With projections of supply and demand for freshwater veering off in opposite directions, global warming represents the worst possible intervention. Rising planetary temperatures will accelerate the pump of the water cycle through faster evaporation from land, rivers, lakes and oceans. A warmer and more volatile atmosphere will receive this added moisture, with uncertain consequences.
The implications for rainfall are of course the subject of intensive research. There is broad agreement that monsoon patterns will change in timing and intensity, that arid and semi-arid regions will become drier, and that extremes of drought and flooding will become more frequent. Rising sea levels will aggravate the problem of groundwater salinity.
Much uncertainty remains, not least in mapping climate predictions on national or regional areas that coincide with the political reach of water management policy. Even where predictions of rainfall trends are confident, there is insufficient understanding of the mechanics of run-off and groundwater recharge to fully grasp the implications. The same is true for the consequences of the melting of the world’s glaciers which together account for 40% of global irrigation. The net impact on crop yields and soil conservation is also uncertain.
Climate change and water scarcity therefore present policymakers with a perfect storm of known and “known unknown” threats. Planning of vital freshwater infrastructure has become fraught with risk, even for the most sophisticated municipal authorities.
Reports already suggest that the impact of global warming will add hundreds of millions of people to the global count of those affected by water scarcity, including the lack of safe drinking water. An obvious example is the Nile Delta, where salinization caused by rising sea level threatens the fertility of a densely populated region.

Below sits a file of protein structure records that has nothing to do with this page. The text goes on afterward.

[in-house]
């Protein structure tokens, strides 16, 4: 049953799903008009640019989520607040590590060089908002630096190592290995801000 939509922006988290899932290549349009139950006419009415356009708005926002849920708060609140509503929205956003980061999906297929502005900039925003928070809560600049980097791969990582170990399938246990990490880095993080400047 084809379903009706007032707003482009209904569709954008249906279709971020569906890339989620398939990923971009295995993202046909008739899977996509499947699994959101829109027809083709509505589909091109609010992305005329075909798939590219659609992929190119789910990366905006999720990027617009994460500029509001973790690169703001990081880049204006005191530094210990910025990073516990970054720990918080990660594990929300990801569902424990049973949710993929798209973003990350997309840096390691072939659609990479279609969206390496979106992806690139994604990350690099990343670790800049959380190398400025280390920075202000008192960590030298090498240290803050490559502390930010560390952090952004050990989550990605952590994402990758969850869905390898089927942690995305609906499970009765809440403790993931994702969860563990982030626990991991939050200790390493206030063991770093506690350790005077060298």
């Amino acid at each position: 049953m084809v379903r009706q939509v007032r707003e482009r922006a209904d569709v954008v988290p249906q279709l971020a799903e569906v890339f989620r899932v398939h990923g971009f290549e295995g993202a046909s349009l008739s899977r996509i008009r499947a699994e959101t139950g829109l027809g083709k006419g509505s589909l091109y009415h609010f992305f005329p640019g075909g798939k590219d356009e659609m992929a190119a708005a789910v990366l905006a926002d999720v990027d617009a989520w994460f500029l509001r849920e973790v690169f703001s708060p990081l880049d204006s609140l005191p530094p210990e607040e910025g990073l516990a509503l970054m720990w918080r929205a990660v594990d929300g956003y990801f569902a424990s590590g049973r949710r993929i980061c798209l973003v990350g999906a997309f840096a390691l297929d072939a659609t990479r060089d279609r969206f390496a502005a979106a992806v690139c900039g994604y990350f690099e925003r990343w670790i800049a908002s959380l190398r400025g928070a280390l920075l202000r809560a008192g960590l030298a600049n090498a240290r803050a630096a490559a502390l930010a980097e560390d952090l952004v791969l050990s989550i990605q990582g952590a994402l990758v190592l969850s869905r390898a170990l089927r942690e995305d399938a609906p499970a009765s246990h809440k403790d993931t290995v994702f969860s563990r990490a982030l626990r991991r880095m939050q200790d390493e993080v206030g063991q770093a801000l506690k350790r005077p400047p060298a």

Whilst the effect of climate change on the El Nino and La Nina phenomena is likely to considerable, the detail remains very difficult to anticipate. The El Nino that concluded in 2016 has been assessed as one of the strongest on record. It is widely considered to have contributed to the concentration of drought-related humanitarian crises spilling over into 2017 – in Cambodia, Bolivia, India, Ethiopia, and Kenya, amongst others.
Nature offers little sympathy to hesitation and uncertainty in response to challenges of water scarcity. Stories of delivering water by train in the Indian state of Maharashtra and the 2011 emergency water relief for the Pacific island of Tuvalu deliver a preview of water scarcity in a warming world.
more Water Scarcity briefings (updated April 2018)
Water Energy Food Nexus
Causes of Water Scarcity
Solutions to Water Scarcity
Sustainable Development Goal for Water
Access to Safe Water
Source material and useful links